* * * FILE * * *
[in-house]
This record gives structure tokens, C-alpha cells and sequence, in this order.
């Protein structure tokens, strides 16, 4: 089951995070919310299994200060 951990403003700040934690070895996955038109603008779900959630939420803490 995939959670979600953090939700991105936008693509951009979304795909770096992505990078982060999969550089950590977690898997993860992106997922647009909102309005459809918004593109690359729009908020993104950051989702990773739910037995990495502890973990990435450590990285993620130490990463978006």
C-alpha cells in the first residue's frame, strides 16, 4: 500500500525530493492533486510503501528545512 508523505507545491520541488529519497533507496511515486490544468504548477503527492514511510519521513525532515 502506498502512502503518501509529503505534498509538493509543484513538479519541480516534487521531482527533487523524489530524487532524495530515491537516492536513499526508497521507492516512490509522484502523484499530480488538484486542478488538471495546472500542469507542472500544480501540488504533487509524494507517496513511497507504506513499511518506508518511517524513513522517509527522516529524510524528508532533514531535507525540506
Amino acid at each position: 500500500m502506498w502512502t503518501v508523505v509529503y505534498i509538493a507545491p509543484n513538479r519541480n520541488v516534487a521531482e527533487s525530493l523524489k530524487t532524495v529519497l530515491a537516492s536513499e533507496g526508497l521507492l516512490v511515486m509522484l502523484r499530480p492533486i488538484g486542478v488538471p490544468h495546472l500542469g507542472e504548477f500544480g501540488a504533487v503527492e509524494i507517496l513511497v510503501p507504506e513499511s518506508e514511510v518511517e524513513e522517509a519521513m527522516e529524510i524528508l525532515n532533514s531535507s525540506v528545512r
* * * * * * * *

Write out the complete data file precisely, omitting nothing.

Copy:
[in-house]
This record gives structure tokens, C-alpha cells and sequence, in this order.
């Protein structure tokens, strides 16, 4: 089951995070919310299994200060 951990403003700040934690070895996955038109603008779900959630939420803490 995939959670979600953090939700991105936008693509951009979304795909770096992505990078982060999969550089950590977690898997993860992106997922647009909102309005459809918004593109690359729009908020993104950051989702990773739910037995990495502890973990990435450590990285993620130490990463978006």
C-alpha cells in the first residue's frame, strides 16, 4: 500500500525530493492533486510503501528545512 508523505507545491520541488529519497533507496511515486490544468504548477503527492514511510519521513525532515 502506498502512502503518501509529503505534498509538493509543484513538479519541480516534487521531482527533487523524489530524487532524495530515491537516492536513499526508497521507492516512490509522484502523484499530480488538484486542478488538471495546472500542469507542472500544480501540488504533487509524494507517496513511497507504506513499511518506508518511517524513513522517509527522516529524510524528508532533514531535507525540506
Amino acid at each position: 500500500m502506498w502512502t503518501v508523505v509529503y505534498i509538493a507545491p509543484n513538479r519541480n520541488v516534487a521531482e527533487s525530493l523524489k530524487t532524495v529519497l530515491a537516492s536513499e533507496g526508497l521507492l516512490v511515486m509522484l502523484r499530480p492533486i488538484g486542478v488538471p490544468h495546472l500542469g507542472e504548477f500544480g501540488a504533487v503527492e509524494i507517496l513511497v510503501p507504506e513499511s518506508e514511510v518511517e524513513e522517509a519521513m527522516e529524510i524528508l525532515n532533514s531535507s525540506v528545512r